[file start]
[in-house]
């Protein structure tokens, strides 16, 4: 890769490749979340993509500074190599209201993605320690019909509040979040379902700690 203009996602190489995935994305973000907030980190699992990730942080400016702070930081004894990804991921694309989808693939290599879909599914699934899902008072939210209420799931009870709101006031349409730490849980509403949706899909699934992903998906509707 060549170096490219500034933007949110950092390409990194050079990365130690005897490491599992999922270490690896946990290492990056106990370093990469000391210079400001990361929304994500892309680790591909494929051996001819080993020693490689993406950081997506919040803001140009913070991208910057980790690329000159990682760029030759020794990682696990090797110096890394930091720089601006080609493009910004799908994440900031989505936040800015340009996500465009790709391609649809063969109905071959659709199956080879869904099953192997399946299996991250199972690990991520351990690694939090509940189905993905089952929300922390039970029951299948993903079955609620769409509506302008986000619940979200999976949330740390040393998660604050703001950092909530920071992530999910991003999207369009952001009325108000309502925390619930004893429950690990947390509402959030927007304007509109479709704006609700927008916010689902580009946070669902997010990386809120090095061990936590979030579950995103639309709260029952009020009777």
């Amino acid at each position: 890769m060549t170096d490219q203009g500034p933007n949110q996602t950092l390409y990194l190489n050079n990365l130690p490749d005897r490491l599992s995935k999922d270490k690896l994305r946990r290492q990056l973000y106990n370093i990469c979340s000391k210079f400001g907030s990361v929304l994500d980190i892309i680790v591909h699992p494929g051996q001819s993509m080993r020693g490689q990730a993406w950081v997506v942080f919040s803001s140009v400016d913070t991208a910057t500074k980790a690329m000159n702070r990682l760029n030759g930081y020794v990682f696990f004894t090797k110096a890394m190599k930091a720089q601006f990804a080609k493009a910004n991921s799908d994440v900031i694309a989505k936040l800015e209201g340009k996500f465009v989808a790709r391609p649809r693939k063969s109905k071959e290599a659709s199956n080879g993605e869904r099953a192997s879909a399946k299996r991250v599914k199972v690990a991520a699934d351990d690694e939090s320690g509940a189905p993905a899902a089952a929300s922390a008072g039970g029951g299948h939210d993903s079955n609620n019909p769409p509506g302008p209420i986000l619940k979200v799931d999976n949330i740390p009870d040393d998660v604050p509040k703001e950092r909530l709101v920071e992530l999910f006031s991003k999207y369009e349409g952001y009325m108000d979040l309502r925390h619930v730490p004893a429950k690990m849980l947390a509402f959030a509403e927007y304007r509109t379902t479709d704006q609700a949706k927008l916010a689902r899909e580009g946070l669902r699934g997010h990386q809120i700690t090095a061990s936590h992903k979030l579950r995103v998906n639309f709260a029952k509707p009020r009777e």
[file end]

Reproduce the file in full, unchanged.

[in-house]
């Protein structure tokens, strides 16, 4: 890769490749979340993509500074190599209201993605320690019909509040979040379902700690 203009996602190489995935994305973000907030980190699992990730942080400016702070930081004894990804991921694309989808693939290599879909599914699934899902008072939210209420799931009870709101006031349409730490849980509403949706899909699934992903998906509707 060549170096490219500034933007949110950092390409990194050079990365130690005897490491599992999922270490690896946990290492990056106990370093990469000391210079400001990361929304994500892309680790591909494929051996001819080993020693490689993406950081997506919040803001140009913070991208910057980790690329000159990682760029030759020794990682696990090797110096890394930091720089601006080609493009910004799908994440900031989505936040800015340009996500465009790709391609649809063969109905071959659709199956080879869904099953192997399946299996991250199972690990991520351990690694939090509940189905993905089952929300922390039970029951299948993903079955609620769409509506302008986000619940979200999976949330740390040393998660604050703001950092909530920071992530999910991003999207369009952001009325108000309502925390619930004893429950690990947390509402959030927007304007509109479709704006609700927008916010689902580009946070669902997010990386809120090095061990936590979030579950995103639309709260029952009020009777």
């Amino acid at each position: 890769m060549t170096d490219q203009g500034p933007n949110q996602t950092l390409y990194l190489n050079n990365l130690p490749d005897r490491l599992s995935k999922d270490k690896l994305r946990r290492q990056l973000y106990n370093i990469c979340s000391k210079f400001g907030s990361v929304l994500d980190i892309i680790v591909h699992p494929g051996q001819s993509m080993r020693g490689q990730a993406w950081v997506v942080f919040s803001s140009v400016d913070t991208a910057t500074k980790a690329m000159n702070r990682l760029n030759g930081y020794v990682f696990f004894t090797k110096a890394m190599k930091a720089q601006f990804a080609k493009a910004n991921s799908d994440v900031i694309a989505k936040l800015e209201g340009k996500f465009v989808a790709r391609p649809r693939k063969s109905k071959e290599a659709s199956n080879g993605e869904r099953a192997s879909a399946k299996r991250v599914k199972v690990a991520a699934d351990d690694e939090s320690g509940a189905p993905a899902a089952a929300s922390a008072g039970g029951g299948h939210d993903s079955n609620n019909p769409p509506g302008p209420i986000l619940k979200v799931d999976n949330i740390p009870d040393d998660v604050p509040k703001e950092r909530l709101v920071e992530l999910f006031s991003k999207y369009e349409g952001y009325m108000d979040l309502r925390h619930v730490p004893a429950k690990m849980l947390a509402f959030a509403e927007y304007r509109t379902t479709d704006q609700a949706k927008l916010a689902r899909e580009g946070l669902r699934g997010h990386q809120i700690t090095a061990s936590h992903k979030l579950r995103v998906n639309f709260a029952k509707p009020r009777e």